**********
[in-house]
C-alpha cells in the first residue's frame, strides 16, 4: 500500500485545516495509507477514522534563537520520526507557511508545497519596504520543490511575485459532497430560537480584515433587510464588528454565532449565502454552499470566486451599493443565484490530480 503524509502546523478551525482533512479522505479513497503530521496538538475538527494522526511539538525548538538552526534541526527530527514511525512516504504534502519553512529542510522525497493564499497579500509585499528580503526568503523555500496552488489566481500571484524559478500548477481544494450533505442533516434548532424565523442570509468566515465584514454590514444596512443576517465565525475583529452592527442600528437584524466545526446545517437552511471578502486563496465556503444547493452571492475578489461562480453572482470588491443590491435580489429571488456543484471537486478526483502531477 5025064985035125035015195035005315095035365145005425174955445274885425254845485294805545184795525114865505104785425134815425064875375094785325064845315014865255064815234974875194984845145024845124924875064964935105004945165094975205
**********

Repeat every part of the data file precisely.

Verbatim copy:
[in-house]
C-alpha cells in the first residue's frame, strides 16, 4: 500500500485545516495509507477514522534563537520520526507557511508545497519596504520543490511575485459532497430560537480584515433587510464588528454565532449565502454552499470566486451599493443565484490530480 503524509502546523478551525482533512479522505479513497503530521496538538475538527494522526511539538525548538538552526534541526527530527514511525512516504504534502519553512529542510522525497493564499497579500509585499528580503526568503523555500496552488489566481500571484524559478500548477481544494450533505442533516434548532424565523442570509468566515465584514454590514444596512443576517465565525475583529452592527442600528437584524466545526446545517437552511471578502486563496465556503444547493452571492475578489461562480453572482470588491443590491435580489429571488456543484471537486478526483502531477 5025064985035125035015195035005315095035365145005425174955445274885425254845485294805545184795525114865505104785425134815425064875375094785325064845315014865255064815234974875194984845145024845124924875064964935105004945165094975205